L-Citrulline is a non-essential amino acid, which means you don’t have to get it from foods because the body can produce it as needed. It is manufactured by a variety of other amino acids in the liver.
Its name comes from the Latin word ”citrullus” (watermelon), which is a natural source of it. Other food sources include soybeans, pumpkins, squashes, cucumbers, peanuts, and kidney beans.
L-Citrulline’s role in the body and health benefits
This amino acid plays a key role in the urea cycle, which is the process whereby the body eliminates toxic byproducts of digesting protein and generating cellular energy. The cycle begins in the mitochondria of hepatocytes and ends in the cytoplasm.
Enhances athletic performance
Bodybuilders and some other athletes use it to improve athletic performance and to prolong endurance during both anaerobic and aerobic exercise sessions.
Improves blood flow
It does so by creating NO – nitric oxide, a chemical important to heart and blood vessel health. Excess citrulline, numerous studies have shown, increases the amount of arginine in the blood, leading to increased nitric oxide production.
Arginine works well for heart health and helps maintain a healthy immune system. In addition, arginine removes toxicities like ammonia from the physical body and helps keep obesity and type 2 diabetes from becoming issues.
Furthermore, more nitric oxide means increased blood flow to muscles during exercise, which allows them to last longer under duress and produce bigger muscle pumps to weightlifters.
Doctors occasionally prescribe supplement with this amino acid after heart surgery to prevent pulmonary hypertension. In those cases, they are given intravenously.
Mild erectile dysfunction
It may also help to treat mild erectile dysfunction in men. While doctors consider this amino acid is not acting as fast as erectile dysfunction drugs, such as Viagra, it still offers some help and with a few side effects too.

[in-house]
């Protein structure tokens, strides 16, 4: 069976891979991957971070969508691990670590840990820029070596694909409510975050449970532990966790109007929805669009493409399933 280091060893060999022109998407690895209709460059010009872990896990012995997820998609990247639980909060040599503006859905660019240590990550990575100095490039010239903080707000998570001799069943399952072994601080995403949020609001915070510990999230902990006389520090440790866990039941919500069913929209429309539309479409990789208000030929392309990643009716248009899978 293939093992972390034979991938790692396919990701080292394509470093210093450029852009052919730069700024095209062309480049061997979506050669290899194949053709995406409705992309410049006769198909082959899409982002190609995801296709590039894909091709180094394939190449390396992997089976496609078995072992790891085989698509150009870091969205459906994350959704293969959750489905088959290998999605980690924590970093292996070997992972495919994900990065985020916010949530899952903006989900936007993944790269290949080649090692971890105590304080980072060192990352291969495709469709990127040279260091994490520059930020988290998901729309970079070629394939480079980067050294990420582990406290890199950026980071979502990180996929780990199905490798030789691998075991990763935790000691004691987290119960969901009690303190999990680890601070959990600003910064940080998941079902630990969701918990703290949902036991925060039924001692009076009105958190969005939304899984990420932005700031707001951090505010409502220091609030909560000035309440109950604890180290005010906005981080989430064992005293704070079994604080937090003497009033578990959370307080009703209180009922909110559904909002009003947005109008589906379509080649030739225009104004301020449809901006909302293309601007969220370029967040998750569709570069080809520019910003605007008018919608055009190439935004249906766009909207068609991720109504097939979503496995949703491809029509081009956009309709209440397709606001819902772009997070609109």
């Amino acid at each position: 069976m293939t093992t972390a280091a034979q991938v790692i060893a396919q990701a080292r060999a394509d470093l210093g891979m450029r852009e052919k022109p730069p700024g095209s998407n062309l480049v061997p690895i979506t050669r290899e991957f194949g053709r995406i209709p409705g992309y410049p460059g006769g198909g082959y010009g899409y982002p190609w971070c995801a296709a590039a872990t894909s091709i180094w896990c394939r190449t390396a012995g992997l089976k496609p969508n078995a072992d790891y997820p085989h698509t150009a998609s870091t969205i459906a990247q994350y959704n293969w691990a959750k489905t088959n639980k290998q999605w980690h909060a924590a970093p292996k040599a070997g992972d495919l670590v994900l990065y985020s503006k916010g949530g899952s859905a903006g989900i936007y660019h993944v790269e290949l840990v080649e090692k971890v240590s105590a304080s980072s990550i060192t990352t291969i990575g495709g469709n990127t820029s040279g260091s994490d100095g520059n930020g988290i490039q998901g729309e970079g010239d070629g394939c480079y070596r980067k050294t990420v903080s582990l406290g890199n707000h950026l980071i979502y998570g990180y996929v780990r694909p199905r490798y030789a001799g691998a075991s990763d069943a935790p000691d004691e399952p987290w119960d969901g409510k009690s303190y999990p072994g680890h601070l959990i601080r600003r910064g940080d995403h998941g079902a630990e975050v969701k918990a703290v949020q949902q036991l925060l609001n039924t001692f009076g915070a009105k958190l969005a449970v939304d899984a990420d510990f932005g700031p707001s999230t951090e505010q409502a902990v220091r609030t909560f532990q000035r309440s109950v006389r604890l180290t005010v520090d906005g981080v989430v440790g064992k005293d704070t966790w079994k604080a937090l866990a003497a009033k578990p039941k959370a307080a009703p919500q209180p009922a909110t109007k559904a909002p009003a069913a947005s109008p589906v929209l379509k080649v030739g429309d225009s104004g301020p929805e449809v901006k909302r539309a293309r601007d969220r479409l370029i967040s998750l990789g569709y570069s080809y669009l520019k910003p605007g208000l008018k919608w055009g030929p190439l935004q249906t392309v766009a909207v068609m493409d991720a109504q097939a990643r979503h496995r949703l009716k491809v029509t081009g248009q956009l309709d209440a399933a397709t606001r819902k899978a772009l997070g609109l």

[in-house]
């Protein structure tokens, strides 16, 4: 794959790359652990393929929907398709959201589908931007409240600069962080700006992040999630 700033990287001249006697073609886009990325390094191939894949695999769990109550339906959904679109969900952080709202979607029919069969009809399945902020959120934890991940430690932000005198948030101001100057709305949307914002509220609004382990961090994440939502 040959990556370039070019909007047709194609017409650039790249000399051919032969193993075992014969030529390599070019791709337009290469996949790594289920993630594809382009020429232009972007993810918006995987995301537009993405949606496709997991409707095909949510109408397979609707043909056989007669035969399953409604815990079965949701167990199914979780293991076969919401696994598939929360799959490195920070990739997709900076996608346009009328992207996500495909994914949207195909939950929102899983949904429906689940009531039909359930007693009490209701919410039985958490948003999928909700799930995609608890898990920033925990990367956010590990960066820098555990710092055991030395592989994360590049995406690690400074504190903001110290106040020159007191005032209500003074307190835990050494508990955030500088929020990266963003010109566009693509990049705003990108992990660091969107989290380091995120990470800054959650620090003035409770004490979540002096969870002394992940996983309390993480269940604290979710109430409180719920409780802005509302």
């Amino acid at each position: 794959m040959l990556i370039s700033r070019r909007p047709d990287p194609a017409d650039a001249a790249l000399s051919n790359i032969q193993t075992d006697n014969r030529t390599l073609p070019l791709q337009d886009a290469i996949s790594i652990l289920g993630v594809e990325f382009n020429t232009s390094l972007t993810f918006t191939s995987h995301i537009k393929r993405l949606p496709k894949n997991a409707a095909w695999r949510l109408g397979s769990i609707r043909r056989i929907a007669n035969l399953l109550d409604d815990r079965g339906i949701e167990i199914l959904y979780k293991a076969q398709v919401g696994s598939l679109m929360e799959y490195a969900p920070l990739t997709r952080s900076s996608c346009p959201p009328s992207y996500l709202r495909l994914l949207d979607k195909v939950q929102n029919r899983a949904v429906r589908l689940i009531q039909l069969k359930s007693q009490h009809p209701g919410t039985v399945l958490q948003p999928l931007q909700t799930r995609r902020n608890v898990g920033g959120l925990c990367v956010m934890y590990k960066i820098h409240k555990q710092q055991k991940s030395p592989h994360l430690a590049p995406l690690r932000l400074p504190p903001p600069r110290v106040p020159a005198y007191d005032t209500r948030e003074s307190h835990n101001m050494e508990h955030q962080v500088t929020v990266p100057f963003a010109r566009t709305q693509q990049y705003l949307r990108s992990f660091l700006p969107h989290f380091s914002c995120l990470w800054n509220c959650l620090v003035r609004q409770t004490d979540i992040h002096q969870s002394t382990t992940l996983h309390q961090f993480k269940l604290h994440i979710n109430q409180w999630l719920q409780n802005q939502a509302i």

In contrast to Viagra, which may help some men have an erection 30 minutes after they take a pill, but will do nothing to correct the real problem, this supplement helps to restore health to the blood vessels in the penis, correcting the underlying cause of erectile dysfunction.
Supplementation with the nitric oxide boosting substances, L-arginine and L-citrulline, along with other antioxidants, has been demonstrated to delay endothelial senescence despite high glucose levels or a high-fat diet.
This delay in endothelial senescence through NO and/or eNOS activation may have clinical utility in the treatment and prevention of atherosclerosis associated with diabetes and menopause, and with aging.
Dosage for this amino acid usually ranges between 6 and 18 grams daily, and it is commonly sold in the form of citrulline malate and comes in powder form.
The suggested dosage depends on what disease you are trying to prevent or treat but is usually used up to 9 grams per day, divided throughout the day.
L-Citrulline side effects
Because it is created by the body, the supplement is believed to be safe. Due to the fact that there is insufficient clinical data pertaining to the safety of the supplement in pregnant or nursing women, usage is not advised for those groups.
Moreover, it may interact with some prescription drugs, including certain medications used to treat cardiovascular disease, hypertension, and erectile dysfunction.
By dilating blood vessels and increasing NO, the amino acid actually lowers overall blood pressure. While this can be beneficial for users with prehypertension, some individuals already have low blood pressure, and further reduction can be harmful.
References http://www.biochemj.org/content/33/6/902 https://pubchem.ncbi.nlm.nih.gov/compound/833#x291 https://www.ncbi.nlm.nih.gov/pubmed?term=PMID%3A%2016798303 http://www.sciencedirect.com/science/article/pii/S0006291X14018178